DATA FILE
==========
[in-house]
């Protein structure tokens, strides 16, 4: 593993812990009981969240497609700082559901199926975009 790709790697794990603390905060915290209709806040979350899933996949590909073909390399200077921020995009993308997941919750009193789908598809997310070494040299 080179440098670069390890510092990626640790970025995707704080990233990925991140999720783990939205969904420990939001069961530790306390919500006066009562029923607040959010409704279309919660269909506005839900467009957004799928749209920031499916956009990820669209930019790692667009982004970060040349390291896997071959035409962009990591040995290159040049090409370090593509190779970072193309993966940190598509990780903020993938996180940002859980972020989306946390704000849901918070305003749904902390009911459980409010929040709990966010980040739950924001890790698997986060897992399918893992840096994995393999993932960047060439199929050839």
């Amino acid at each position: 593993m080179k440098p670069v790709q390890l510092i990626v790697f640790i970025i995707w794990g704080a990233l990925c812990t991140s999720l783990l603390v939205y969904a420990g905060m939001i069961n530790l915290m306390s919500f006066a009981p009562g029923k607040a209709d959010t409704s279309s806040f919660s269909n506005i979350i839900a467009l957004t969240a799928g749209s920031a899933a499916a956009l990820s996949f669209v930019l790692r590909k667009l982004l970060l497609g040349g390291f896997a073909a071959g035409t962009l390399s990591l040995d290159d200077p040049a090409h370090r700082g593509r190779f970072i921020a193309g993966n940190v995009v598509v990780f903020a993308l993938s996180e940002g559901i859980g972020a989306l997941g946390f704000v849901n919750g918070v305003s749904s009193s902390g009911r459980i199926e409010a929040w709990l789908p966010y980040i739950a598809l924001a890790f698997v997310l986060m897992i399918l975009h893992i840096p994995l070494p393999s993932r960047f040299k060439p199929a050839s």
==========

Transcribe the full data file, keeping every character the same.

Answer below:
[in-house]
């Protein structure tokens, strides 16, 4: 593993812990009981969240497609700082559901199926975009 790709790697794990603390905060915290209709806040979350899933996949590909073909390399200077921020995009993308997941919750009193789908598809997310070494040299 080179440098670069390890510092990626640790970025995707704080990233990925991140999720783990939205969904420990939001069961530790306390919500006066009562029923607040959010409704279309919660269909506005839900467009957004799928749209920031499916956009990820669209930019790692667009982004970060040349390291896997071959035409962009990591040995290159040049090409370090593509190779970072193309993966940190598509990780903020993938996180940002859980972020989306946390704000849901918070305003749904902390009911459980409010929040709990966010980040739950924001890790698997986060897992399918893992840096994995393999993932960047060439199929050839």
């Amino acid at each position: 593993m080179k440098p670069v790709q390890l510092i990626v790697f640790i970025i995707w794990g704080a990233l990925c812990t991140s999720l783990l603390v939205y969904a420990g905060m939001i069961n530790l915290m306390s919500f006066a009981p009562g029923k607040a209709d959010t409704s279309s806040f919660s269909n506005i979350i839900a467009l957004t969240a799928g749209s920031a899933a499916a956009l990820s996949f669209v930019l790692r590909k667009l982004l970060l497609g040349g390291f896997a073909a071959g035409t962009l390399s990591l040995d290159d200077p040049a090409h370090r700082g593509r190779f970072i921020a193309g993966n940190v995009v598509v990780f903020a993308l993938s996180e940002g559901i859980g972020a989306l997941g946390f704000v849901n919750g918070v305003s749904s009193s902390g009911r459980i199926e409010a929040w709990l789908p966010y980040i739950a598809l924001a890790f698997v997310l986060m897992i399918l975009h893992i840096p994995l070494p393999s993932r960047f040299k060439p199929a050839s």